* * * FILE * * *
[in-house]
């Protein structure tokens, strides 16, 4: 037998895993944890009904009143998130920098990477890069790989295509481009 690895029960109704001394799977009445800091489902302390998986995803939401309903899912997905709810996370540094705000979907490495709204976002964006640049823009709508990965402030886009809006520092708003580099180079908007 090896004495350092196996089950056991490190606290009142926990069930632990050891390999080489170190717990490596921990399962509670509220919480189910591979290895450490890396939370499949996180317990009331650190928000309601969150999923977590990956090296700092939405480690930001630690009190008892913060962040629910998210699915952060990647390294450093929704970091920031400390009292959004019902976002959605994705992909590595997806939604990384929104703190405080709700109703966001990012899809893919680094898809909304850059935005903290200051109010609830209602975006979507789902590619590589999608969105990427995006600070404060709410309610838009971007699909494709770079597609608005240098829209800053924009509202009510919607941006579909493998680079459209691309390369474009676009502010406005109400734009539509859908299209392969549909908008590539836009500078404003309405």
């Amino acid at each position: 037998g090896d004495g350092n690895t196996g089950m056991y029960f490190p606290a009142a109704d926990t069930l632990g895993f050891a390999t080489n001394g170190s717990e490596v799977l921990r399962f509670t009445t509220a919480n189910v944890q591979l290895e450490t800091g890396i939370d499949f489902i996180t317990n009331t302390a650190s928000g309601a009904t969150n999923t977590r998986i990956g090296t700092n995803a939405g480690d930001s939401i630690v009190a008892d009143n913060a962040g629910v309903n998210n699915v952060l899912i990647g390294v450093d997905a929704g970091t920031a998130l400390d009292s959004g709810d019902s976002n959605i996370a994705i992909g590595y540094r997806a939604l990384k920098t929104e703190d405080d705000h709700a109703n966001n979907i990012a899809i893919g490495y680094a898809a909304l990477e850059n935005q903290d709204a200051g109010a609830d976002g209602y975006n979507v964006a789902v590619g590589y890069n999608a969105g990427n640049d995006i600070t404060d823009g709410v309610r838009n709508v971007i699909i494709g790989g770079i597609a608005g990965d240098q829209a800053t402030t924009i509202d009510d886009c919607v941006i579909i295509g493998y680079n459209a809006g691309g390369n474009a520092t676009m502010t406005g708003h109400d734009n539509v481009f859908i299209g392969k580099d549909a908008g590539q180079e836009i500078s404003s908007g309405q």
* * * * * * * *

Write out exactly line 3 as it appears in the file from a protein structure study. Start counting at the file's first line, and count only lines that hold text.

């Amino acid at each position: 037998g090896d004495g350092n690895t196996g089950m056991y029960f490190p606290a009142a109704d926990t069930l632990g895993f050891a390999t080489n001394g170190s717990e490596v799977l921990r399962f509670t009445t509220a919480n189910v944890q591979l290895e450490t800091g890396i939370d499949f489902i996180t317990n009331t302390a650190s928000g309601a009904t969150n999923t977590r998986i990956g090296t700092n995803a939405g480690d930001s939401i630690v009190a008892d009143n913060a962040g629910v309903n998210n699915v952060l899912i990647g390294v450093d997905a929704g970091t920031a998130l400390d009292s959004g709810d019902s976002n959605i996370a994705i992909g590595y540094r997806a939604l990384k920098t929104e703190d405080d705000h709700a109703n966001n979907i990012a899809i893919g490495y680094a898809a909304l990477e850059n935005q903290d709204a200051g109010a609830d976002g209602y975006n979507v964006a789902v590619g590589y890069n999608a969105g990427n640049d995006i600070t404060d823009g709410v309610r838009n709508v971007i699909i494709g790989g770079i597609a608005g990965d240098q829209a800053t402030t924009i509202d009510d886009c919607v941006i579909i295509g493998y680079n459209a809006g691309g390369n474009a520092t676009m502010t406005g708003h109400d734009n539509v481009f859908i299209g392969k580099d549909a908008g590539q180079e836009i500078s404003s908007g309405q």